Systems Thinking, The Vanguard Method and Software Development

I’ve recently read John Seddon’s “Freedom from Command and Control“, which introduces his approach to Systems Thinking – the Vanguard Method. A few key points really struck home with me and helped clarify my thoughts on some of the challenges I’ve come across recently.

First is the following simple diagram, which shows that Management is responsible for defining the System, which is ultimately what defines Performance. Management’s role should be to analyse Performance, and change the System to improve it.

Agile initiatives are usually begun in order to improve performance. Seddon says that in order to analyse Performance, we first need to understand the Purpose of the System. Then we should create Measures to provide knowledge of how well we are meeting that Purpose, before finally applying a Method which meets that Purpose, using the Measures to help refine the Method.

Finally, Seddon says that understanding Purpose involves understanding Demand, and in particular, Seddon introduces the concepts of Value Demand and Failure Demand. Value Demand is what do our customers ask us to do because it add value, and Failure Demand is what our customers ask us to do because we failed to something, or do something right in the first place.

I’m increasingly aware of Lean and Agile methods being used for the sake of it. While Scrum, XP and Kanban will generally serve common software delivery Purposes, such as delivering real benefits and in short timescales, using them without recognising the Purpose will often result in no real improvement in Performance. Lean and Agile methods are often used just as alternative delivery approaches within an existing System, rather than as means to change the System itself. These organisations can be thought of as “wall-dwellers”, using a method within existing boundaries, rather than “wall-movers”, moving the boundaries to help create a System which helps meet the Purpose. To quote (or paraphrase) Russell Ackoff, this is “doing the wrong thing righter, rather than doing the right thing”.

Do you know what the Purpose of your software development process is? Do you have Measures about capability against that Purpose? Do you know what your Value and Failure Demand is?

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19 comments on “Systems Thinking, The Vanguard Method and Software Development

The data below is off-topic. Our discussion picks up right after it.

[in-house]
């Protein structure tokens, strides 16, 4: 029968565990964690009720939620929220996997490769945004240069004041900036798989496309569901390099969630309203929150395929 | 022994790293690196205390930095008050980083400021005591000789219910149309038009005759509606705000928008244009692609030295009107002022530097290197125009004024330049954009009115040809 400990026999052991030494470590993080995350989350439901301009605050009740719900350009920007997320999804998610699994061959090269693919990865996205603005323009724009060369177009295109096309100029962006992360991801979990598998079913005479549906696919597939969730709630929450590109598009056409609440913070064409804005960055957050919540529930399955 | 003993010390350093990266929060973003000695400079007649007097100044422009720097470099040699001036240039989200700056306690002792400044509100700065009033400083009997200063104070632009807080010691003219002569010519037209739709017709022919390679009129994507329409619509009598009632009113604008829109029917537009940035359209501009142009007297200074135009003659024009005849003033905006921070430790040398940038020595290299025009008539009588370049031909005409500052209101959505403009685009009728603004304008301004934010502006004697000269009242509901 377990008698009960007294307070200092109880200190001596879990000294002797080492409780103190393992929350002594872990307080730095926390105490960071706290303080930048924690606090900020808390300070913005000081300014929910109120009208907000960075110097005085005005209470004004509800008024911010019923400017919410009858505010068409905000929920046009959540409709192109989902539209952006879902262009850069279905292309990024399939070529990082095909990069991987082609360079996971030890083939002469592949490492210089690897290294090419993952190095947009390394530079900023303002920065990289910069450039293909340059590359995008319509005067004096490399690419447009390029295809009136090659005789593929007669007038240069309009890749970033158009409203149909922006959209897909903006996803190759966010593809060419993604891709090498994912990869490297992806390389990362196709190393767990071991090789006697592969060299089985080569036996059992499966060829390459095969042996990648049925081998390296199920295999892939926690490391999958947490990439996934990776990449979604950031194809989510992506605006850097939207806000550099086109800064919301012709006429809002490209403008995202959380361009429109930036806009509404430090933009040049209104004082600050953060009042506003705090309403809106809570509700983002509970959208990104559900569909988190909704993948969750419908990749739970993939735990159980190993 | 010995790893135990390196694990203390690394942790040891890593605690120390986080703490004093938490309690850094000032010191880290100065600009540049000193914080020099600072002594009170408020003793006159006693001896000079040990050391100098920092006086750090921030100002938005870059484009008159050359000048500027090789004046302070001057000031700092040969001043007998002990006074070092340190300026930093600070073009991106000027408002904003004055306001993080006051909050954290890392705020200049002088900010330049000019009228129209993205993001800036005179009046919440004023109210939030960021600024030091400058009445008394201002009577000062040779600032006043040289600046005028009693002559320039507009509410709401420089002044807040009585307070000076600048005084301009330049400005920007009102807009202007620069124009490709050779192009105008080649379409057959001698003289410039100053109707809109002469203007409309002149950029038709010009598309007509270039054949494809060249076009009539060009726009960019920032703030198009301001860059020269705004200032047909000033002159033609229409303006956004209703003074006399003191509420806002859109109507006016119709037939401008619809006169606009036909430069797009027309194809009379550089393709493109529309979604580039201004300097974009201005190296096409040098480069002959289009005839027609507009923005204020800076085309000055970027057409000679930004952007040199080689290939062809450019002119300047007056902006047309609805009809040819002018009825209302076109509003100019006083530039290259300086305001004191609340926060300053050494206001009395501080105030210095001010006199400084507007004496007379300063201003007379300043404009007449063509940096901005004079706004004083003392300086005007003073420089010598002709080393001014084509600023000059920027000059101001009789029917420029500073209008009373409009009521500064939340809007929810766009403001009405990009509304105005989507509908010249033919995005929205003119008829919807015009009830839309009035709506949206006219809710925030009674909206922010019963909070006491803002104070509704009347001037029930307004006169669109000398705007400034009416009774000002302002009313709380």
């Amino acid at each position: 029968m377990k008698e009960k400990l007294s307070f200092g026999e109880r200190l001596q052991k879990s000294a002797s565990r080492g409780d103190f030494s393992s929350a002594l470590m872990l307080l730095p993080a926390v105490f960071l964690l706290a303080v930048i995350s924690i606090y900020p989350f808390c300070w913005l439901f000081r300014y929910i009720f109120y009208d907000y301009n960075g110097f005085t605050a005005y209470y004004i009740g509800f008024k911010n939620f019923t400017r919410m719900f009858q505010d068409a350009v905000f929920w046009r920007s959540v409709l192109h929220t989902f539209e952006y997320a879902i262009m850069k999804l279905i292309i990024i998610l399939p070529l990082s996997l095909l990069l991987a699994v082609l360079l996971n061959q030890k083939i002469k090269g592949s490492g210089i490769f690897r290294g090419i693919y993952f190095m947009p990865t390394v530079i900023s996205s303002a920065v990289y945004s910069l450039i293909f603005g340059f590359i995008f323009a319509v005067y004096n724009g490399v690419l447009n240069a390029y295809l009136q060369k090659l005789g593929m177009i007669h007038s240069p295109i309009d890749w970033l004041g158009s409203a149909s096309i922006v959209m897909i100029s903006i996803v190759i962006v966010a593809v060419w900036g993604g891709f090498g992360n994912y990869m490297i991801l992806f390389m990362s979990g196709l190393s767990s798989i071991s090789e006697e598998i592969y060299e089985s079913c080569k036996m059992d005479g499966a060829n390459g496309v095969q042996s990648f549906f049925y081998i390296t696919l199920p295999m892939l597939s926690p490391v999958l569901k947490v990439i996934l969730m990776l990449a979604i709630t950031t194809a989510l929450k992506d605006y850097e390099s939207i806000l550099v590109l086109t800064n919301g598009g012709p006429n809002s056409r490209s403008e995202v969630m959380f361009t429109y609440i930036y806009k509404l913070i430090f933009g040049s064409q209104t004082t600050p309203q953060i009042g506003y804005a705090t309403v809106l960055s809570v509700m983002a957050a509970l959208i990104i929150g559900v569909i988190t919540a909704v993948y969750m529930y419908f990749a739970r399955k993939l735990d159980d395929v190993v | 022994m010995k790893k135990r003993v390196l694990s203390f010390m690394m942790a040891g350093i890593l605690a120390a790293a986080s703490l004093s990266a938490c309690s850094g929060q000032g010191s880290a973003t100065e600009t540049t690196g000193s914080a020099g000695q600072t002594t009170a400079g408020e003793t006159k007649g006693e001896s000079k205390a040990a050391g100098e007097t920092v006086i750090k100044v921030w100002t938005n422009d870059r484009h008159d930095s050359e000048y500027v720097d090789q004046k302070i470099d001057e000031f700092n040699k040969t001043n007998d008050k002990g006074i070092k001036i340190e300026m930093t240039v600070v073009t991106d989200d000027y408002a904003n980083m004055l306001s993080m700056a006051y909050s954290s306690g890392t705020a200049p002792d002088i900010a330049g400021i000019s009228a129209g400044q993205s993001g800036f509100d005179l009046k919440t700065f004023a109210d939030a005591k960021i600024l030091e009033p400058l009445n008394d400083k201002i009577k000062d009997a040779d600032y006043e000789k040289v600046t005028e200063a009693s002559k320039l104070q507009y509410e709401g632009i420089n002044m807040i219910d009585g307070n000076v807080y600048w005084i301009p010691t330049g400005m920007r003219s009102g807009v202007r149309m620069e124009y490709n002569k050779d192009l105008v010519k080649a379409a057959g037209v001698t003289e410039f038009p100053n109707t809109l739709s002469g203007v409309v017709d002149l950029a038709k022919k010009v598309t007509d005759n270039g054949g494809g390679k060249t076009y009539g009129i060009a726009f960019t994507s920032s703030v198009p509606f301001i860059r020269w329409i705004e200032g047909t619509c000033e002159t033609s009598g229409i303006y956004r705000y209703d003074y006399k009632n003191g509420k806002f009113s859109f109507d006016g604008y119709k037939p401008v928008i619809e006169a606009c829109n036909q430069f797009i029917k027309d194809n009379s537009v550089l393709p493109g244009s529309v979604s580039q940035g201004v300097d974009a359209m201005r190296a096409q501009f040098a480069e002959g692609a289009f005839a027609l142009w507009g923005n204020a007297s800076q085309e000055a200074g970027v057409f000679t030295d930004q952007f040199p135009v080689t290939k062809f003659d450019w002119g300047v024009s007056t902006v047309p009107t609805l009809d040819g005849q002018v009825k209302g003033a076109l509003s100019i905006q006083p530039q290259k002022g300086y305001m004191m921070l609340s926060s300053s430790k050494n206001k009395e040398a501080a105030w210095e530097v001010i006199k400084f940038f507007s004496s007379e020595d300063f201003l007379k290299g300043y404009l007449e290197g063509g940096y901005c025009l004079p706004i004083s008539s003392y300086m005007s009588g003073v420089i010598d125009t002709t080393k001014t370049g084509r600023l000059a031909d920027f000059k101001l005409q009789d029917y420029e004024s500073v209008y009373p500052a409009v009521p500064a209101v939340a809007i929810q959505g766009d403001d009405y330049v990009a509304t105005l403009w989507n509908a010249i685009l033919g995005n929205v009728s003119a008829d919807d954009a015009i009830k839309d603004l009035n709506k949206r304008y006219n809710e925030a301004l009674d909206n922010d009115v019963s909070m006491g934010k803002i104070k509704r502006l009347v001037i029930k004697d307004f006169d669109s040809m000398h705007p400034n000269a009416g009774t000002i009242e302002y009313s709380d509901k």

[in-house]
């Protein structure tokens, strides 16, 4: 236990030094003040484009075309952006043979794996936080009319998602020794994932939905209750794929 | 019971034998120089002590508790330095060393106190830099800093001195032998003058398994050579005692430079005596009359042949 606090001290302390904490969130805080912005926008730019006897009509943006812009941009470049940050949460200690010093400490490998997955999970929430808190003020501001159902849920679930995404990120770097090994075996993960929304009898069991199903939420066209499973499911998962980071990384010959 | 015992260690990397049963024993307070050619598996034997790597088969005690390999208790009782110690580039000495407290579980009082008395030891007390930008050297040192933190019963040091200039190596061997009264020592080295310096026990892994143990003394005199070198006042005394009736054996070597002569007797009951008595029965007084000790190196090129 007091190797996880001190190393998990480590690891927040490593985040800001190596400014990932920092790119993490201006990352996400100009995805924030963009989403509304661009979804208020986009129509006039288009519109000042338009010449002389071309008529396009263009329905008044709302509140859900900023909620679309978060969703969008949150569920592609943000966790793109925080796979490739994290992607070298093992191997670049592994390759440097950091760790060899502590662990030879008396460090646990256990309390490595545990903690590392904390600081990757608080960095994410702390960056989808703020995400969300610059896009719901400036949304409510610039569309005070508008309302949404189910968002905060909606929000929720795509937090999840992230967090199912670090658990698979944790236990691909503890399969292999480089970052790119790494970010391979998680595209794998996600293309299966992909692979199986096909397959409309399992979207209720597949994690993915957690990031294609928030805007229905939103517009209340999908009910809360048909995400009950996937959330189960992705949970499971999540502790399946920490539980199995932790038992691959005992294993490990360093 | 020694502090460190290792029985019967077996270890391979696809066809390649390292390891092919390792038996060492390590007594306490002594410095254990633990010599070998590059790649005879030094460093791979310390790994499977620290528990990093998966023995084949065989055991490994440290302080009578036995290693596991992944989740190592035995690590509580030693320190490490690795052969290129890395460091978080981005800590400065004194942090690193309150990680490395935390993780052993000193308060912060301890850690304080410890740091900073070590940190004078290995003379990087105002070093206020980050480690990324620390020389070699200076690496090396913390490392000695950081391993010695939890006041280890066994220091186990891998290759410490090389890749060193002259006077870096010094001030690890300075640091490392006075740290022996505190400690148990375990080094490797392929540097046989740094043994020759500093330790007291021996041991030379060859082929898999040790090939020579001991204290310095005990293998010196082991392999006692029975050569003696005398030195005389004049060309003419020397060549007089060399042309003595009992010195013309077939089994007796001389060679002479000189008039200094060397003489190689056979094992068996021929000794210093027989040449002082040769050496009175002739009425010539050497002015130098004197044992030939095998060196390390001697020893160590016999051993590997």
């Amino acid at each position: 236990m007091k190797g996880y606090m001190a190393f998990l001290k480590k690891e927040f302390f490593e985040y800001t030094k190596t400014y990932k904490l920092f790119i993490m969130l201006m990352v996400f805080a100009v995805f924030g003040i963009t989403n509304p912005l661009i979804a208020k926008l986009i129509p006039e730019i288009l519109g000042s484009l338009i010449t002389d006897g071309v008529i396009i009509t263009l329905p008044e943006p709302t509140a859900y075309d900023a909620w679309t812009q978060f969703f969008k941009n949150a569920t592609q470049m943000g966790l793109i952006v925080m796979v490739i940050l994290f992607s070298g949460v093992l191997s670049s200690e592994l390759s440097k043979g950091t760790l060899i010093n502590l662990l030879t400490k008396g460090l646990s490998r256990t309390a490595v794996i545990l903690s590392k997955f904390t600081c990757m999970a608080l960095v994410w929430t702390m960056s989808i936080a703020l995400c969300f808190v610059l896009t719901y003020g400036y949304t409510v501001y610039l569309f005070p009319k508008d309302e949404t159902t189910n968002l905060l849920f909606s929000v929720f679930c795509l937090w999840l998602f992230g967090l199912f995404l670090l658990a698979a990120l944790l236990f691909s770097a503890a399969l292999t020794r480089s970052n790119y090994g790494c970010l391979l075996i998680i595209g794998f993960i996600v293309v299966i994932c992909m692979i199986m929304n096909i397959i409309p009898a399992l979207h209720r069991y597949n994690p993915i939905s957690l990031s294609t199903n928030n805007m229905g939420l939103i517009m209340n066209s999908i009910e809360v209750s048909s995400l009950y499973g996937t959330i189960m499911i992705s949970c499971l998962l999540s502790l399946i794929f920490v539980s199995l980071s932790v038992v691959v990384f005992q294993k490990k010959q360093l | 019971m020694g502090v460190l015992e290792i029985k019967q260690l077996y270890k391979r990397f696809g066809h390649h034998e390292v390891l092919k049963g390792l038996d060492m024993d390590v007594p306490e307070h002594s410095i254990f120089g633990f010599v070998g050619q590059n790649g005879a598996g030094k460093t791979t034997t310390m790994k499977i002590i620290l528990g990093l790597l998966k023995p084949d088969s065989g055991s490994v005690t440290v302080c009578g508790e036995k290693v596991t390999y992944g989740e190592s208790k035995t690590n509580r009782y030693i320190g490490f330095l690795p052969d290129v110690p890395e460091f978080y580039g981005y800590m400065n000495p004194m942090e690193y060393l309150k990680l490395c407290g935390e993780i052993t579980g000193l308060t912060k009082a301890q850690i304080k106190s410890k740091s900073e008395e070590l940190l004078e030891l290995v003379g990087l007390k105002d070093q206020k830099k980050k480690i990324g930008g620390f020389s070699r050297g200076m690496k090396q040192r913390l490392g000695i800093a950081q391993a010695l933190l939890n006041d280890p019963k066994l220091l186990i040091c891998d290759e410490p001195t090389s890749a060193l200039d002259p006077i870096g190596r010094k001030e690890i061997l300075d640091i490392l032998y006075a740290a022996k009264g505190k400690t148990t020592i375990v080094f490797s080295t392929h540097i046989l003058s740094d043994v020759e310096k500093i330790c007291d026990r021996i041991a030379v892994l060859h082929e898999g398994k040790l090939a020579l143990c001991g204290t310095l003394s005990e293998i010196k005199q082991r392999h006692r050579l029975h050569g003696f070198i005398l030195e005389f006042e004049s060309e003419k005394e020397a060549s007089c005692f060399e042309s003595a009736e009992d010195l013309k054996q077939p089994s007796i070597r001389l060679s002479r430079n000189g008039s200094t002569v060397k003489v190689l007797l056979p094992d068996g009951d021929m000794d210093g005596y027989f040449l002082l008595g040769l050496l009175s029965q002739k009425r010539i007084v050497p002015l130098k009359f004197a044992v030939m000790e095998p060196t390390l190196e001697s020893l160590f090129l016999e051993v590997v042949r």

1. John Seddon’s book System Thinking in the Public Sector is also excellent, although it made me angry and depressed in equal measure.

  2. What measures do you recommend for assessing system capability? Are they accurate enough to spot an improvement (or otherwise) within a reasonable timeframe?

    • Hi Christo!
      Measures should be derived from *your* customers demand. Having said that, most customers want their software quickly, so lead time is a good measure. Similarly, most customers want software that works well, so some sort of measure of support issues or defects might be good. There will always be variation in the system, however, so you need to measure over time, and look at the average and upper/lower control limits to see whether system interventions have had an effect. I’d recommend reading Seddon’s book for more info on this!

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  4. Hi Karl,

    This whole idea of standardise, measure and improve, driven top down. I’ve seen it work well in manufacturing and even to an extent in hardware design, but I’ve never seen it work for software.

    I’ve seen several attempts at this approach but they have all failed (to a greater or lesser degree). So in my experience, this approach as applied to software development is theoretical and unproven.

    One of the issues that came up on the lean development board the other day is how well are we as an industry at applying the scientific method to test our processes and practices. I’d be interested in seeing whether any scientific studies have been performed to see whether the PDCA approach as you describe it here actually works for software and how well it works.

    I’m thinking objective data, such as the perceptions of an organisation that has undergone such a process change, rather then the subjective opinions of a protagonist such as a coach or consultant (or book author).

    Given that we are struggling as a “profession” to even come to a consensus on what is Agile, perhaps a more data driven, dear I say it “scientific” approach to assessing process improvement initiatives, what works, where and when, is the way forward?

    I’m interested in your thoughts.


  5. Hi Karl,

    I have seen this approach work in service organisations too. The classic service organisation that comes to mind is the call centre. I have seen it working with drug safety also. The process by which new drugs become certified. Here ‘knowledge worker” experts were involved.

    I am sure of the theory (I’ve studied it). What is less sure is the practice as applied to software. It seems to me that you are advocating that practice should follow theory. It begs the questions of whether there is any objective data to show that the theory actually works in practice when applied to software. I haven’t seen any (beyond anecdotes and opinions).

    I note that note all professions have gone this route. The theatre, film, fashion etc are just a few that come to mind.